Only the advent of World War II, and the merchant ships that burned and sank in full view of the beach after being torpedoed by German U-Boats in the Gulf Stream, stalled the city’s tourist trade. Blackouts were imposed on the Beach, and nearly every hotel room was turned over to the government to house thousands of military recruits brought to the Beach for training. Those recruits helped fuel a new boom when they came back for good to the seductive subtropics they had discovered in Miami and the Beach.
What was likely the Beach’s Golden Age arrived with the opening in 1948 of the Modernist Saxony Hotel by architect Roy France, followed a year later by the Sans Souci, started by France and finished by the architect who would indelibly stamp the Beach with his brash brand of extravagant Modernism, Morris Lapidus.
Air-conditioning, cheap airline packages and the age of mass travel again transformed the city. Now came ever-bigger, ever more lavish hotels like Lapidus’ Fontainebleau and Eden Roc, the nightclubs, Sinatra and the Rat Pack, and the Jackie Gleason Show. The Beach now sat squarely in America’s front lobe.
Away from the glitz and glamour, on the west side of Indian Creek and north of Dade Boulevard, and south of Fifth, was a different Beach — a close-knit residential community made up of people who worked in tourism, or lawyers and doctors, and centered in small-town fashion around schools, churches and synagogues. Those who grew up in it recall it with nostalgia and affection.
“Growing up on the Beach was wonderful, particularly when the tourists left and we had it all to ourselves,” said JoAnn Bass, granddaughter of Joe Weiss, founder of Joe’s Stone Crab restaurant, which is the lone surviving link to the Beach’s pioneering days. “We were free to ride our bicycles up and down Lincoln Road. It was joy.”
That the Beach by then had become a Jewish paradise might have shocked Fisher. Jews vacationed on the Beach, built its new hotels and stayed for good after retiring.
Then it all collapsed. Tourism dried up amid competition from new Caribbean resorts, the dawn of the ’60s and the coming of age of the Baby Boomers, who wouldn’t be caught dead in their parents’ kitschy Miami Beach. South Beach hotels turned into retirement homes for elderly Jews surviving on Social Security.
By 1970 the average age on the Beach was 62. Miami Beach became a cliche, a punchline to jokes about early-bird specials and “God’s Waiting Room.” The Fountainebleau went into bankruptcy. In 1980, refugees from the Mariel boatlift, some of them hardened criminals, flooded South Beach. Everyone else avoided it. Crime soared. Ocean Drive and Lincoln Road were desolate. Many wrote the neighborhood off. City leaders wanted to tear it all down.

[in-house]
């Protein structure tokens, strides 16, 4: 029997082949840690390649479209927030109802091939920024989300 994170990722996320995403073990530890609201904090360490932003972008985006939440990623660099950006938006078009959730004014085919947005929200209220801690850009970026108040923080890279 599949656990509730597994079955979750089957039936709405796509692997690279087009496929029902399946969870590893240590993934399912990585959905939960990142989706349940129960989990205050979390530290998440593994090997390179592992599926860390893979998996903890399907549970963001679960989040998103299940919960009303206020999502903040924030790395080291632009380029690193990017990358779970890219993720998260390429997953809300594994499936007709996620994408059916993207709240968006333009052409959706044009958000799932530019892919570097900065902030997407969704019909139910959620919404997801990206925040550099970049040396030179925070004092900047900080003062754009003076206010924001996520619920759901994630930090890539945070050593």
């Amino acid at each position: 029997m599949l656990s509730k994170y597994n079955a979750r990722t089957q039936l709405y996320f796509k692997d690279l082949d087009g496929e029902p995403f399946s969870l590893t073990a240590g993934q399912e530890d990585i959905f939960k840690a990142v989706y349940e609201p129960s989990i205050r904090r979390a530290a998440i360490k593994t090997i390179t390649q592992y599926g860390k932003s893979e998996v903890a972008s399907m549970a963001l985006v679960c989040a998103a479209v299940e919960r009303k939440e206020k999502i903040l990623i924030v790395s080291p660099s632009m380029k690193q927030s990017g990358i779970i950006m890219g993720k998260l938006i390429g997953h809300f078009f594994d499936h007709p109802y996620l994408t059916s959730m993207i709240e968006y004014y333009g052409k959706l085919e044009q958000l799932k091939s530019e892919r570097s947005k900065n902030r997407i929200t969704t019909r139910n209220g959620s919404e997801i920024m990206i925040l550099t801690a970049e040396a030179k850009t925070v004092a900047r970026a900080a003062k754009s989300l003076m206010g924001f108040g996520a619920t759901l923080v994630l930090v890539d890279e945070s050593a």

Deco movement to the rescue
Amid fierce resistance, Capitman led an improbably successful movement to preserve South Beach’s Deco district that slowly began attracting investors, artists, gays and a wildly popular TV show called Miami Vice. It made the city hip again, across the nation and around the world.
The relentless wave of renovations and ever-more deluxe additions the South Beach revival engendered has now spread south of Fifth Street, which the Lummus brothers would hardly recognize. An expanded Joe’s thrives amid the towers of the 1990s and new low-rise, glass-enclosed condos that sell for millions. The Beach’s very first hotel, the wood-framed Brown’s, has come back as Prime 112, where NBA stars sup on Kobe beef.
It’s also spreading north to sleepy mid-Collins. The long-shuttered Saxony, which launched the Golden Age, is coming back as part of Argentinian Alan Faena’s ultra-luxurious multi-block, mixed-use, arts-centered redevelopment. North of it the Fontainebleau, renovated to the tune of $1 billion, is jampacked again.
The elegant Mediterranean mansion that Micky Wolfson grew up in and lived in most of his adult life, and which he sold a decade ago, just fetched $22 million. He got less than half that. “That amused me,” Wolfson said from Paris, where he now lives.
But as the Beach increasingly becomes a landing spot for billionaires and the merely very wealthy, some fear there will be no place on it for anyone else. The risk that success will spoil Miami Beach is real, they say.
“Was it ever realistic to think you could freeze it in amber?” said Neisen Kasdin, a Beach native, preservationist and former mayor who admires the sophisticated place his hometown has become. “You can’t stop the evolution. People are going to come. But my concern is there is no place for the middle class and the working professionals.”
But still they keep on coming, the New Yorkers and the South Americans and the Europeans, the multimillionaires with the multimillion-dollar pied-a-terres and the college kids looking for some action. And no one thinks it’s going to stop anytime soon.
“I don’t think Miami Beach will disappear into the dust,” Kleinberg said. “It’s going to continue to change. I can’t envision what it will be 100 years from now. All these predictions have it under water by then, of course.
“But just not tomorrow.”